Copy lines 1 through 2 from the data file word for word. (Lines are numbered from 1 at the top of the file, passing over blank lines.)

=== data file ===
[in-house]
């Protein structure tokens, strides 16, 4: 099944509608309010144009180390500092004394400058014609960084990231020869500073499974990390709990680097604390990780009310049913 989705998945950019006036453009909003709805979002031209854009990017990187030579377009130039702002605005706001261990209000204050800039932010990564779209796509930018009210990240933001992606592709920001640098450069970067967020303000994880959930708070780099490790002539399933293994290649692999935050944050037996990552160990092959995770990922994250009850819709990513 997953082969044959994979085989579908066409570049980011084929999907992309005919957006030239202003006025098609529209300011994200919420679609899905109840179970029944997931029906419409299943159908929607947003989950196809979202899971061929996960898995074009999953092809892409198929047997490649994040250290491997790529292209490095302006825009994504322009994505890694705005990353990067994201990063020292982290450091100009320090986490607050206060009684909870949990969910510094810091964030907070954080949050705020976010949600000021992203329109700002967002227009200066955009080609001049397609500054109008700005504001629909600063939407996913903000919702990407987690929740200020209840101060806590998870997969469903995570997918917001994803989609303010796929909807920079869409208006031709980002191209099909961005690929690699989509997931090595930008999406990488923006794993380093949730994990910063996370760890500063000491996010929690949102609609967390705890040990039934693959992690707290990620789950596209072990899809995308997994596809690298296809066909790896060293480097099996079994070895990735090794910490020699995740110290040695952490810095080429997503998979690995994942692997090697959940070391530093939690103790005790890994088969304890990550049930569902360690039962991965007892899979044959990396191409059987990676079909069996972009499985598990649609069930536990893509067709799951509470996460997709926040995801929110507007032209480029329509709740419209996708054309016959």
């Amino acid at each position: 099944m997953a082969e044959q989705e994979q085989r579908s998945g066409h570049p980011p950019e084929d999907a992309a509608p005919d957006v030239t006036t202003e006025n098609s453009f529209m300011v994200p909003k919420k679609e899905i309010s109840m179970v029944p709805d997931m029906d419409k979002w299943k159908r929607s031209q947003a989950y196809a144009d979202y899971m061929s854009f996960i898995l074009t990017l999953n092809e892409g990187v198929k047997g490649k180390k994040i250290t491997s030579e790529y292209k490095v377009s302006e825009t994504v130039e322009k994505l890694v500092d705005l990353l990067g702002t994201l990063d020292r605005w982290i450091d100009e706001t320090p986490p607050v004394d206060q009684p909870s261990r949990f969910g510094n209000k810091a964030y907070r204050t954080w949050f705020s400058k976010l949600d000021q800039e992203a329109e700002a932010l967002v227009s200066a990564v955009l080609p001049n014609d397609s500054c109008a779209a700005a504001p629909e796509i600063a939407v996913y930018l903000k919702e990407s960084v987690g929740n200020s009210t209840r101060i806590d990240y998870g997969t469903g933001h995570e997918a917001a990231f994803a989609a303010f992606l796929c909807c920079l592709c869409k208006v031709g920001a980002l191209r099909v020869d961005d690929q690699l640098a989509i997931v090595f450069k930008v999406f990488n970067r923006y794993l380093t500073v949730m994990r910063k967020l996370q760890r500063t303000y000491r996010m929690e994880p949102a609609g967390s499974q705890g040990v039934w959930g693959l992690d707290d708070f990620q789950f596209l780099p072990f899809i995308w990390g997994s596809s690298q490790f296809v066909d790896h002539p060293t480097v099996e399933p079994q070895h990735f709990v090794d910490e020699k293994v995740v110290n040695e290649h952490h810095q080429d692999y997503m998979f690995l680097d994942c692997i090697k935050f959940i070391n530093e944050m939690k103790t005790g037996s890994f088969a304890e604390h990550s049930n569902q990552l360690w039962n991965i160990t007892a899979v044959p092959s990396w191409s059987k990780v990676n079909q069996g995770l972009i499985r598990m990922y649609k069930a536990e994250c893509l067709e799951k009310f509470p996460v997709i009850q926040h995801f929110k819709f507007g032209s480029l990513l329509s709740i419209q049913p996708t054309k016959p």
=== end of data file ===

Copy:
[in-house]
């Protein structure tokens, strides 16, 4: 099944509608309010144009180390500092004394400058014609960084990231020869500073499974990390709990680097604390990780009310049913 989705998945950019006036453009909003709805979002031209854009990017990187030579377009130039702002605005706001261990209000204050800039932010990564779209796509930018009210990240933001992606592709920001640098450069970067967020303000994880959930708070780099490790002539399933293994290649692999935050944050037996990552160990092959995770990922994250009850819709990513 997953082969044959994979085989579908066409570049980011084929999907992309005919957006030239202003006025098609529209300011994200919420679609899905109840179970029944997931029906419409299943159908929607947003989950196809979202899971061929996960898995074009999953092809892409198929047997490649994040250290491997790529292209490095302006825009994504322009994505890694705005990353990067994201990063020292982290450091100009320090986490607050206060009684909870949990969910510094810091964030907070954080949050705020976010949600000021992203329109700002967002227009200066955009080609001049397609500054109008700005504001629909600063939407996913903000919702990407987690929740200020209840101060806590998870997969469903995570997918917001994803989609303010796929909807920079869409208006031709980002191209099909961005690929690699989509997931090595930008999406990488923006794993380093949730994990910063996370760890500063000491996010929690949102609609967390705890040990039934693959992690707290990620789950596209072990899809995308997994596809690298296809066909790896060293480097099996079994070895990735090794910490020699995740110290040695952490810095080429997503998979690995994942692997090697959940070391530093939690103790005790890994088969304890990550049930569902360690039962991965007892899979044959990396191409059987990676079909069996972009499985598990649609069930536990893509067709799951509470996460997709926040995801929110507007032209480029329509709740419209996708054309016959």